I was listening to historians in an online group chat when one of them made an interesting point. He said the people saving the newspapers showing what happened in the 9/11 terrorist attack should also save the newspapers from the day before to show how things were before everything changed.
It’s an idea I thought it would be fun to try. So let’s get into the Wayback Machine (bonus points for anyone who recognizes this reference) and head to October 3, 1957, the day before the start of the space race. A time when we thought we were the undisputed leader of science and technology.
Before we get to the newspapers, here are some facts to get you in touch with the times. Dwight D. Eisenhower was President of the United States. The construction of the interstate road network was only just beginning. Elvis Presley made his first television appearance and first record for RCA Victor the year before in 1956.
Americans were fascinated by space and science fiction at the time, as some of the films shown at Kingsport show. One of those films, “UFO – Unidentified Flying Object”, had been played at 81 Drive-In earlier this year and “Destination 60,000”, about an experimental supersonic fighter, was playing at the Taylor Theater on 3 October.
Eisenhower had started an exchange of science between nations with the International Geophysical Year. He predicted that the United States would be the first to launch a satellite into orbit, between July 1, 1957 and December 31, 1958, to take measurements of the Earth. This would be Project Vanguard and would be managed by the Naval Research Laboratory because NASA, the National Aeronautic and Space Administration, did not yet exist.
But neither rockets nor science featured in the Kingsport Times or Kingsport News on October 3. The big deal on the front pages of both newspapers, as well as the nation, was the integration of Central High School in Little Rock. , Arkansas.
A little over a week earlier, Eisenhower had sent the 101st Airborne there to enforce a court ruling allowing black students to attend the all-white school, and Arkansas Governor Orval Faubus was still furious. on this subject. The Times also had Eisenhower stating the requirements for him to withdraw the troops and a report of a group of white college students in Little Rock who were trying to stage a mass protest against racial integration at the school. Their protest failed because no other student followed the instigators out of the school.
The other national story on the front pages of both newspapers was the union vote clearing Jimmy Hoffa of all corruption charges.
In local articles, the News reported that school officials were seeking approval for a $ 1,253,570.80 school bond issue that would fund three high school additions and three elementary schools. These upgrades included a physical education plant and the conversion of the old gymnasium into a cafeteria at Blountville High School; a physical education factory, study hall, library, and additional classrooms at Bluff City High; and a study room, library and additional classrooms at Holston Valley High School. There were also additions for Lynn Garden, Weaver and Orebank elementary schools.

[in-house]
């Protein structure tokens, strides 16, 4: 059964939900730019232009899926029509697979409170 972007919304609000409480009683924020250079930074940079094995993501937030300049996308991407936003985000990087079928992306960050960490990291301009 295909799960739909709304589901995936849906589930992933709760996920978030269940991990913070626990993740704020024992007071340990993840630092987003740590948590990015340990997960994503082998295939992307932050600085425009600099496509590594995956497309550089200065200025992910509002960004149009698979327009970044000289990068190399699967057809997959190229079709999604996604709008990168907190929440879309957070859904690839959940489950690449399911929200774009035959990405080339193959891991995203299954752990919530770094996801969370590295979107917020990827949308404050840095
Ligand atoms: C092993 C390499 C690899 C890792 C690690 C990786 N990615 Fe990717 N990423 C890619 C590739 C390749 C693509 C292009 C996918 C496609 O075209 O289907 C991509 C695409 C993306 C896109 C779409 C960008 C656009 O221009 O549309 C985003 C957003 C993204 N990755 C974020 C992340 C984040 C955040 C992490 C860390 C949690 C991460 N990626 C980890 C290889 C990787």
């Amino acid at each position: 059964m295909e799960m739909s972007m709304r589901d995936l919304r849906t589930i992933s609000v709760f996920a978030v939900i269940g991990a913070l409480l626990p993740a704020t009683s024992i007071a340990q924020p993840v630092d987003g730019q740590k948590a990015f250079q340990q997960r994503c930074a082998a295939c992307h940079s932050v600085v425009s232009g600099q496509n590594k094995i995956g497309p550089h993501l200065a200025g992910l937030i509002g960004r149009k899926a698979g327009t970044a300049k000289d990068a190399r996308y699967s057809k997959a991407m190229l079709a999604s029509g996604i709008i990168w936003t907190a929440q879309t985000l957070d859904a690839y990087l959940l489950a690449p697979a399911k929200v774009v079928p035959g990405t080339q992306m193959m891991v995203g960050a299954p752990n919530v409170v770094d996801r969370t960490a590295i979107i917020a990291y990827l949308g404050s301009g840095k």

Below this story was the report of a woman sitting in her car on Buckles Drive talking to a neighbor when she was bitten by a monkey. It wasn’t his monkey.
The Times reported that new school safety lights have been installed on the Gate City Highway in Lynn Garden. The posted signs advertise a speed limit of 15 mph when the turn signals were on. In addition, another proposal had been presented to the BMA to allow hunting and fishing on mountain town property on Bays Mountain.
In local sport, both newspapers wrote about how the Douglass Tigers football team would achieve their fourth straight victory when they hosted Lincoln High from Middlesboro, Ky. At J. Fred Johnson Stadium.
In national sports there were two big stories in the two newspapers. One was the World Series, as the Milwaukee Braves faced the New York Yankees. The News, the morning newspaper, saw the Yankees beat the Braves in the opening game of the World Series the day before, Whitey Ford was the winning pitcher and Warren Spahn was the loser. The Times, the afternoon newspaper, had the results of Game 2 with the title “Lew Burdette throws 7 hitters for National League champions as Braves whip Yankees 4-2 to tie world series 57 ”on the first page.
The other big history of the sport in the newspapers was the mention of the move of the Brooklyn Dodgers and the New York Giants to California.
The fun pages featured cartoons like “Scamp”, “Moon Mullins”, “Dick Tracy” and “Popeye”. The TV shows had the test pattern at 6:45 am, followed by shows like “Captain Kangaroo,” “Truth or Consequences,” “Beat the Clock,” “Guiding Light” and “Grouch Marx” later in the evening.
So here is a look at our local newspapers on October 3, 1957. The next day Russia launched the first satellite, Sputnik, into orbit, and the United States was no longer the clear leader in science and technology.
And the race was on.